So, this has been a story of American heroes. It's been a story of worldwide success. In the UK, the BIRD Group is doing the same thing. In Italy, the treatment domiciliary COVID-19 group, they've actually had rallies in the piazzas of Italy, declaring zero hospitalizations with this multi-drug approach. We have PANDA in South Africa. The COVID medical network in Australia. And so, despite the various government agencies and the ivory tower medical institutions, literally not lifting a finger on COVID-19, independent doctors and hero organizations kicked in. And to this day, we're in the middle of another outbreak. It's called Delta. Guess, who's treating the Delta patients? It's again, not the academic medical centers or even the large group practices. They're not touching these patients. It's independent doctors who are actually compassionately reaching out and using what we call the precautionary principle. They are using their best medical judgment and scientific data to apply therapy now.
Now, we know we need large randomized trials. Right now, we need large multi-drug trials. We need trials of 20,000 patients or more with four to six drugs. Those trials are not even planned. So, for any of our academic colleagues that have said, "Dr. McCullough, we need to wait for large randomized trials." What I've always said is, "Listen, this is a mass casualty thing. People are dying now. They're being hospitalized now. We can't wait for large randomized trials." And when I testified in the US Senate, our minority witness, his retort to all of our evidence and our approach was, "You don't have enough evidence. You have enough evidence. You don't have enough evidence." And Senator Johnson finally broke the question, two hours into this, young academic doctor who was advising America to basically do nothing for COVID-19. That was his summary recommendation, "Do nothing and wait for the vaccine." Senator Johnson asked him, "Doctor, have you ever treated a COVID-19 patient? Have you actually seen one?" And he sheepishly admitted, "No, I haven't."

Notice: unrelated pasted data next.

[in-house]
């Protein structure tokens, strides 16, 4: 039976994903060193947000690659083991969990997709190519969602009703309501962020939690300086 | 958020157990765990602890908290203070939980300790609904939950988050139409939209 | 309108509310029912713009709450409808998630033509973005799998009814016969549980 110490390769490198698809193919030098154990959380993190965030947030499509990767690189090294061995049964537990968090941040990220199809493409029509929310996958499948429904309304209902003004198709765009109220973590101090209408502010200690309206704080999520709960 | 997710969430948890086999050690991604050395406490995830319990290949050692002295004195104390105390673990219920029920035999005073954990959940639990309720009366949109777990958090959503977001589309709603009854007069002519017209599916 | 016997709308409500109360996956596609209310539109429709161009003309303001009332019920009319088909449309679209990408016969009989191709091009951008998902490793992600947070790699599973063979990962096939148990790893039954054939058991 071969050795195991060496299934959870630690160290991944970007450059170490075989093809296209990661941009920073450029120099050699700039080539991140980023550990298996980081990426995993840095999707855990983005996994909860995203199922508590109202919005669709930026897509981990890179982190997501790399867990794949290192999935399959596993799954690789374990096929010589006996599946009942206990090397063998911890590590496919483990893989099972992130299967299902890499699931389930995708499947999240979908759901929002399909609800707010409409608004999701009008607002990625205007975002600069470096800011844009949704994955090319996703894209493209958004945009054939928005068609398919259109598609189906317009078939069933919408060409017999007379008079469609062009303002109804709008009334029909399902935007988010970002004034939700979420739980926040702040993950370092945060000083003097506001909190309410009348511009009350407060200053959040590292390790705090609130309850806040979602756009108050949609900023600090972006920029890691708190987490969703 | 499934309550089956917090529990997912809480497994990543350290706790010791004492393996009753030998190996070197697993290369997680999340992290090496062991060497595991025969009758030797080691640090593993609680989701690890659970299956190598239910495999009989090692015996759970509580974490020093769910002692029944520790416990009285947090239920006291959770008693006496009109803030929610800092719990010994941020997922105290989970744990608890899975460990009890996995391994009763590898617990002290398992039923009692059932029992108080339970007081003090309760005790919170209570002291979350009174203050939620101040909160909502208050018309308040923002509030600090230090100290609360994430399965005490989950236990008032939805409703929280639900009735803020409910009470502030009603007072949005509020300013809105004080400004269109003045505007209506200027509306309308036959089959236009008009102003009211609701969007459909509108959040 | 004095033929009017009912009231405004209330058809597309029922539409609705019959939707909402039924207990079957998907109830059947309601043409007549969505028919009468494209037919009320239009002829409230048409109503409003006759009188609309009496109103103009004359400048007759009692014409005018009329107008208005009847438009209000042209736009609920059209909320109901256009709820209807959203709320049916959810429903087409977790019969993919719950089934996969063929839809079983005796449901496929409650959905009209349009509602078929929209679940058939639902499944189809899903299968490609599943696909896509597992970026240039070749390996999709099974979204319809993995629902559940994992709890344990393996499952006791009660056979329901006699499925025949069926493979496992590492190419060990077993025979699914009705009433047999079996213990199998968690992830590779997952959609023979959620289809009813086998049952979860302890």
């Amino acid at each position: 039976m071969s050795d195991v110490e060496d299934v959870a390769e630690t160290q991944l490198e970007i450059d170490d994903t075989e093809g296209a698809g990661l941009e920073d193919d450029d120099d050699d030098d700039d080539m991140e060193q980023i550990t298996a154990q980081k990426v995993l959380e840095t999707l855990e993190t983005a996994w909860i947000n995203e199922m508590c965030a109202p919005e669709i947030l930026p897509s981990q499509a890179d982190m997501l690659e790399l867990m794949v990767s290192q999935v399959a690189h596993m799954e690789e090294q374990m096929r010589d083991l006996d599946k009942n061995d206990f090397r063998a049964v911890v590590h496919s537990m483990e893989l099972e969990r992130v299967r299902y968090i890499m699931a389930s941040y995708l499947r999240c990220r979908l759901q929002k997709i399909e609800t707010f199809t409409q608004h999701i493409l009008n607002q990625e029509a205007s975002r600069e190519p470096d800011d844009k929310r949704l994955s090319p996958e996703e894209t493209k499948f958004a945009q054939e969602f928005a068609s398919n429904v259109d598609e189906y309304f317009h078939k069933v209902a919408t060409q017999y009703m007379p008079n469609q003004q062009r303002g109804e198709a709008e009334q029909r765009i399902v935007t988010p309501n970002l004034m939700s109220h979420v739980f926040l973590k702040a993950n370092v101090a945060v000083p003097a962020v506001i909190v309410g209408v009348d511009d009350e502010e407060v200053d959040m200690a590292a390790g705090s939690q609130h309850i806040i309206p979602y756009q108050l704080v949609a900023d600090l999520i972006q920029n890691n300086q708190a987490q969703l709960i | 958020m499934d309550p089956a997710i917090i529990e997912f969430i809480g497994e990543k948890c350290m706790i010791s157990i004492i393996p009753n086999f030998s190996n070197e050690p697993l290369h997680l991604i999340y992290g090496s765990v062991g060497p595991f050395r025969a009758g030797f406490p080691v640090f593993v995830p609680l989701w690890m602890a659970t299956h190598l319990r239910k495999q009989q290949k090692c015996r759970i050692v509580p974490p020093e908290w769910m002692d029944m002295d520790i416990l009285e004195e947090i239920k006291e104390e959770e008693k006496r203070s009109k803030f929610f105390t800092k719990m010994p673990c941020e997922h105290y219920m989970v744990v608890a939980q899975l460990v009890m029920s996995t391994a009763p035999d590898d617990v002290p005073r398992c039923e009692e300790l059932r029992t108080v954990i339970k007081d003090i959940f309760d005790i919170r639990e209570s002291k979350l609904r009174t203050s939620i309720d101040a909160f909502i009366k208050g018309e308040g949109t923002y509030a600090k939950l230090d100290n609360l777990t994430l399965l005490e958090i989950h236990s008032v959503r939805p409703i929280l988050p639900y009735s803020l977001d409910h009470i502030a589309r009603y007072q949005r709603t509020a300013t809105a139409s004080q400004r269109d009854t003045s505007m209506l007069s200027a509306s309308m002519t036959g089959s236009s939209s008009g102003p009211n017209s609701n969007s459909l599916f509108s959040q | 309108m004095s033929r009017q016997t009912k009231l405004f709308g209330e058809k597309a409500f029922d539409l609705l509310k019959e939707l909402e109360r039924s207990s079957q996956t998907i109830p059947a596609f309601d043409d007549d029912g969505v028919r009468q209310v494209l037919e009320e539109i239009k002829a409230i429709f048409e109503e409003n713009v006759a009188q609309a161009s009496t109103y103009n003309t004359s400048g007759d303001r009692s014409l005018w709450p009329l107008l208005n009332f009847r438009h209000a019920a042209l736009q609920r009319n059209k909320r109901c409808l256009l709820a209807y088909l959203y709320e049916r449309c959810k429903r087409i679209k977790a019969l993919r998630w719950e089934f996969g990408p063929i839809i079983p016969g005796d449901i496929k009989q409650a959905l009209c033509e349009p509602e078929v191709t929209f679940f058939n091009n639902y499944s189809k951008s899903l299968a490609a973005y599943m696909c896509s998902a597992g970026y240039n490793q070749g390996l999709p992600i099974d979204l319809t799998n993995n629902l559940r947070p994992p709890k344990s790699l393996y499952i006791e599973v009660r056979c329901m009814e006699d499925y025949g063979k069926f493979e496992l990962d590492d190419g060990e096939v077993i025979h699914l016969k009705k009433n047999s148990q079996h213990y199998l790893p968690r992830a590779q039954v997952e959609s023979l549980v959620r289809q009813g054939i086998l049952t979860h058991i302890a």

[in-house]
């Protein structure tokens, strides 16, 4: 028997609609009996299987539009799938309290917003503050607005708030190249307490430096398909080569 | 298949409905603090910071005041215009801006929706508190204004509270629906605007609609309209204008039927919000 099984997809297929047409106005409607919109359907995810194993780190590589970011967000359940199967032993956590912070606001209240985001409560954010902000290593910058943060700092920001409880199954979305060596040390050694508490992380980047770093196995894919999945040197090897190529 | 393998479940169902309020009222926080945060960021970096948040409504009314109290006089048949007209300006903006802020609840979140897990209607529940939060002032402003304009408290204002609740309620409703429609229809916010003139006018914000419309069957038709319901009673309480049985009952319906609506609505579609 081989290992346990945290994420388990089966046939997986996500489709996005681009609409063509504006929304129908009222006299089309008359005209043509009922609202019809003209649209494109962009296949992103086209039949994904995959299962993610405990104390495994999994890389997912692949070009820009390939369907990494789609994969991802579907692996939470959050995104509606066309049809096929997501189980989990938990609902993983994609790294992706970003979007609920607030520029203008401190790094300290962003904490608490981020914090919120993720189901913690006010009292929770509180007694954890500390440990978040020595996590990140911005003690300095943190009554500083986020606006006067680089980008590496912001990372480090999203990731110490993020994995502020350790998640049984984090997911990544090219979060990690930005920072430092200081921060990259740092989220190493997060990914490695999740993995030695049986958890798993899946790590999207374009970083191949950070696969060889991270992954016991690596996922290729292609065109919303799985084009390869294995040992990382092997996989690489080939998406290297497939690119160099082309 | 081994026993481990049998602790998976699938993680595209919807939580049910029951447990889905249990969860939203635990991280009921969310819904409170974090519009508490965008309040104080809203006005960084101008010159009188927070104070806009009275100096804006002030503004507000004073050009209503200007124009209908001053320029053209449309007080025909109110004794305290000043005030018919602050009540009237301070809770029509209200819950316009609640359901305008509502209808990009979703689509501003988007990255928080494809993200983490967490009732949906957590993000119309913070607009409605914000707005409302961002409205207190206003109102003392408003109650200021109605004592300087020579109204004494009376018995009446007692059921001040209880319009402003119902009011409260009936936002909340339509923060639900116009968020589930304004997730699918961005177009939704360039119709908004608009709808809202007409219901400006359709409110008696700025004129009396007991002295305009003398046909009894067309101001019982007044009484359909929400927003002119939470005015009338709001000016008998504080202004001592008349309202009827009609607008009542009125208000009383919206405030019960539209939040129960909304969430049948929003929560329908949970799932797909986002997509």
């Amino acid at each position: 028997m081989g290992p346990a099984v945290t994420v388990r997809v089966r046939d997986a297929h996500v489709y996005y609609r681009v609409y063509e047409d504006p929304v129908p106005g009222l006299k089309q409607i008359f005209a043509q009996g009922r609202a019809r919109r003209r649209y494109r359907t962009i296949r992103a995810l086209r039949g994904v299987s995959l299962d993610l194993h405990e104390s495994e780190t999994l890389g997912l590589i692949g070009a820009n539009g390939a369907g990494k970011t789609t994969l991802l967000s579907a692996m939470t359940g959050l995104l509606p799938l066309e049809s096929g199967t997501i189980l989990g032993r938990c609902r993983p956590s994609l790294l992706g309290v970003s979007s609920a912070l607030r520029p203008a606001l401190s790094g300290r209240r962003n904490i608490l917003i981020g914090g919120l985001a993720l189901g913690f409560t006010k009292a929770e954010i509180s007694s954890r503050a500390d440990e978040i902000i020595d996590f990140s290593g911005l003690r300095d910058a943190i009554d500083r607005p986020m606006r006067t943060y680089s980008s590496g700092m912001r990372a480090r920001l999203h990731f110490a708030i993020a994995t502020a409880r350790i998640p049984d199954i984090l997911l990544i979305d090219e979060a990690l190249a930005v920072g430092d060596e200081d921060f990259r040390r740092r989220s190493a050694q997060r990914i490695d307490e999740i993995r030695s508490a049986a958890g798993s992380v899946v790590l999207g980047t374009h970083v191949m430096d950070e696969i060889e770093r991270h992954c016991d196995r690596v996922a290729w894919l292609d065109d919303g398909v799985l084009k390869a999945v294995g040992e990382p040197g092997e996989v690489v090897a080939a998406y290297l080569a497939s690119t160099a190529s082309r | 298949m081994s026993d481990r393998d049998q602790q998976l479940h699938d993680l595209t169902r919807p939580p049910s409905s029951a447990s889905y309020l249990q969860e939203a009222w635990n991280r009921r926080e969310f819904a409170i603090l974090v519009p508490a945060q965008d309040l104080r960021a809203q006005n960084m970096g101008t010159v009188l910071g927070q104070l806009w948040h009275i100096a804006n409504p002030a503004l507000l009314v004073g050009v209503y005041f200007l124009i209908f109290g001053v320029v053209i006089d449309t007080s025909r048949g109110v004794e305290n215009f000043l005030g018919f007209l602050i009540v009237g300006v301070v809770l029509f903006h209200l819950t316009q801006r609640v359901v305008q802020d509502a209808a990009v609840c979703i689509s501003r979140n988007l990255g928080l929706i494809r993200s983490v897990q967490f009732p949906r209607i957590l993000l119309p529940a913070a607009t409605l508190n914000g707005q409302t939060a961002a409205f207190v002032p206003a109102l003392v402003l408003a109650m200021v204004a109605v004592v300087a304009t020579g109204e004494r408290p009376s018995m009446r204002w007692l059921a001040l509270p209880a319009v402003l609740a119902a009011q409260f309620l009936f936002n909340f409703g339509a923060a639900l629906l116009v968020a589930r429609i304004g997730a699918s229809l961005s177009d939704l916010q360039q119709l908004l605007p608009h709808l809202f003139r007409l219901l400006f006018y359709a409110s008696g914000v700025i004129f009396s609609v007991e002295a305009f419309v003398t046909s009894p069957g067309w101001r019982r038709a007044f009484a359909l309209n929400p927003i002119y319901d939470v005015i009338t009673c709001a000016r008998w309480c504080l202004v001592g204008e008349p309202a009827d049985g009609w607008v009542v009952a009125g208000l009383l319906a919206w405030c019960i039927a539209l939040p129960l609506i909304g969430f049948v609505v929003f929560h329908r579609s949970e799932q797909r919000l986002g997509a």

Obviously, I'm not perfect, but I try to use science as well as compassion to guide me.